Performance Metrics 

Contracts and service-level agreements (SLAs) outline expectations and obligations for the delivery of products and services. A financial institution should define and track specific metrics for ensuring these obligations are met.  

For instance, has customer support been available and responsive within the promised timeline? If there was an outage, was service restored within your defined recovery time objective (RTO) and up to your recovery point objective (RPO)? Is the software loading as quickly as it should or is it frequently lagging? Are expectations for uptime being met or are you noticing outages? 

Tracking these metrics and comparing them to SLA expectations helps you understand if a vendor is delivering everything it promises. 

Vendor meetings 

Regulators recommend periodic visits and meetings with third-party vendors. Talking face-to-face with a vendor over a video call is an effective method for promptly addressing any issues and strengthening communication and collaboration. Onsite visits are often unnecessary and not the best use of resources unless you are sending an auditor or someone else who is specially trained.

Vendor cyber monitoring is a must-have

Mitigating cyber risk is a game of whack-a-mole. Cybercriminals are becoming more sophisticated and deliberate in their attacks, often using social engineering tactics to penetrate systems and hold financial institutions hostage. 

FIs have information security policies and practices to safeguard against cyber threats, such as employee phishing awareness training and penetration testing. 

The problem? Many cyber breaches result from third-party vulnerabilities. And a vendor isn’t going to invite your IT team in to conduct white-hat testing of their systems.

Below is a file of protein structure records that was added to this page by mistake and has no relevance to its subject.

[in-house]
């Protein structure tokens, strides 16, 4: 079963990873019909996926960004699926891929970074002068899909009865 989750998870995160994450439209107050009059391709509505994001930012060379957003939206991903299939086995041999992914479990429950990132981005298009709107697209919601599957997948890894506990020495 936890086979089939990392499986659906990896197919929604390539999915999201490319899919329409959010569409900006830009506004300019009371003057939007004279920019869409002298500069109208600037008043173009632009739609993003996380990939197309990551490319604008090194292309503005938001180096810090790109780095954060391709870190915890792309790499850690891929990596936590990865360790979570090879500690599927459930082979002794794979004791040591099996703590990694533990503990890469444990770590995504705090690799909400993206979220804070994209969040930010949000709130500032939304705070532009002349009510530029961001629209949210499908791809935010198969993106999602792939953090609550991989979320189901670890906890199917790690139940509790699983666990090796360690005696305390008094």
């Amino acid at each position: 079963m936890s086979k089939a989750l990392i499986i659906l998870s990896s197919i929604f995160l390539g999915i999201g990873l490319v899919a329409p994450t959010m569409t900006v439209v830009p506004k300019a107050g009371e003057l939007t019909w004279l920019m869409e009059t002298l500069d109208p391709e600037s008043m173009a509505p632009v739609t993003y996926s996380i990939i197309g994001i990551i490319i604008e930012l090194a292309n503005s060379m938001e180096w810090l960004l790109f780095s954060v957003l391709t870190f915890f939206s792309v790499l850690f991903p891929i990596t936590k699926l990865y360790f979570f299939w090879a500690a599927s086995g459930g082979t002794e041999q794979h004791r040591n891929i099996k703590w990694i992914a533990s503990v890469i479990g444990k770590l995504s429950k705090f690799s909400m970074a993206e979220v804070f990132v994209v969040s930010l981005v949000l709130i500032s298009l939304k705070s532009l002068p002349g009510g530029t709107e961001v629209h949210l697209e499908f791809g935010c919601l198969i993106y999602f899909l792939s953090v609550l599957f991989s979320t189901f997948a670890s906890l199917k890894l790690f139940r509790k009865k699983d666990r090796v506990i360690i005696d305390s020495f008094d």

Vendor cyber monitoring helps your FI determine if third parties are using the latest security controls and whether they are certified in information security standards. Third-party cyber monitoring scours the internet and dark web, discovering online chatter related to pending attacks. 

The benefits of vendor cyber monitoring include: 

Determining a vendor’s cyber resiliency. Proactively monitoring a vendor’s cyber risk offers key insights into its security posture. Are the third-party cyber vulnerabilities you discover major or minor? Is your vendor reporting these vulnerabilities, or is your institution discovering them? How quickly does a vendor fix problems after they’re identified? It’s important to compare your findings with a vendor’s self-reports and any independent reports (SOC, IT audits) to ensure consistency. 

Creating a paper trail. Cyber monitoring allows you to document incidents to report to examiners. It also enables you to uncover patterns over time. Has your vendor successfully resolved a detected cyber vulnerability, or are they still struggling with the same issues? Documenting cyber incidents helps FIs decide whether the risk of continuing to do business with a vendor is worth the reward. 

Holding vendors accountable. What does your contract say about the timeframe for reporting cyber incidents? Through monitoring, you may discover that contractual agreements are not being honored. Cyber monitoring allows FIs to prioritize the most harmful (and persistent) vulnerabilities and seek remediation from vendors. In particular, you want to know that a vendor is meeting expectations with: 

  • A secure system for the protection of data and email records 
  • Internal controls that can fend off a cyberattack 
  • Multi-factor authentication and a process for the disposal of sensitive information

Vendor monitoring systems

Technology is your friend in ongoing vendor monitoring. Financial institutions can benefit from solutions that store and track key vendor documents (reports, audits, insurance coverage, etc.), track vendor incidents, collect, analyze, and summarize vendor reports, empower the institution to quantify risk for each vendor, and provide consistent methodologies for assessing vendors by criticality. 

It’s also essential to have a method for managing findings uncovered by vendor monitoring efforts to ensure issues are promptly corrected. 

Ongoing vendor monitoring is not easy but with the right reporting and vendor risk management systems, financial institutions can adhere to regulatory requirements and better protect themselves from third-party risk.

Need a refresher on vendor management? Check out our webinar: “Third-Party Vendor Management 101: The Basics”